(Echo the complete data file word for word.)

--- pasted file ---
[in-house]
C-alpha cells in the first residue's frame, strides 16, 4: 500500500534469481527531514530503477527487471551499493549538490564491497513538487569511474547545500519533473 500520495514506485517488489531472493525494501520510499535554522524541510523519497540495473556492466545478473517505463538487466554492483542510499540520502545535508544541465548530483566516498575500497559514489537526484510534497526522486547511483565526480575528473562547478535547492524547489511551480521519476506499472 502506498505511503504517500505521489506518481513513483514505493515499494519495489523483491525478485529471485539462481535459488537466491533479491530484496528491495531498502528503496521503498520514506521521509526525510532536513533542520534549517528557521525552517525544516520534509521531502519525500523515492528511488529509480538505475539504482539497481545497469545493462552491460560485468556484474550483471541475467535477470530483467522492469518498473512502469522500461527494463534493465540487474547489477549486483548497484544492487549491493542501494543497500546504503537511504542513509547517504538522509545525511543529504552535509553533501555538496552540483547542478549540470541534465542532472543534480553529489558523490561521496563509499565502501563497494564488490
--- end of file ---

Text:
[in-house]
C-alpha cells in the first residue's frame, strides 16, 4: 500500500534469481527531514530503477527487471551499493549538490564491497513538487569511474547545500519533473 500520495514506485517488489531472493525494501520510499535554522524541510523519497540495473556492466545478473517505463538487466554492483542510499540520502545535508544541465548530483566516498575500497559514489537526484510534497526522486547511483565526480575528473562547478535547492524547489511551480521519476506499472 502506498505511503504517500505521489506518481513513483514505493515499494519495489523483491525478485529471485539462481535459488537466491533479491530484496528491495531498502528503496521503498520514506521521509526525510532536513533542520534549517528557521525552517525544516520534509521531502519525500523515492528511488529509480538505475539504482539497481545497469545493462552491460560485468556484474550483471541475467535477470530483467522492469518498473512502469522500461527494463534493465540487474547489477549486483548497484544492487549491493542501494543497500546504503537511504542513509547517504538522509545525511543529504552535509553533501555538496552540483547542478549540470541534465542532472543534480553529489558523490561521496563509499565502501563497494564488490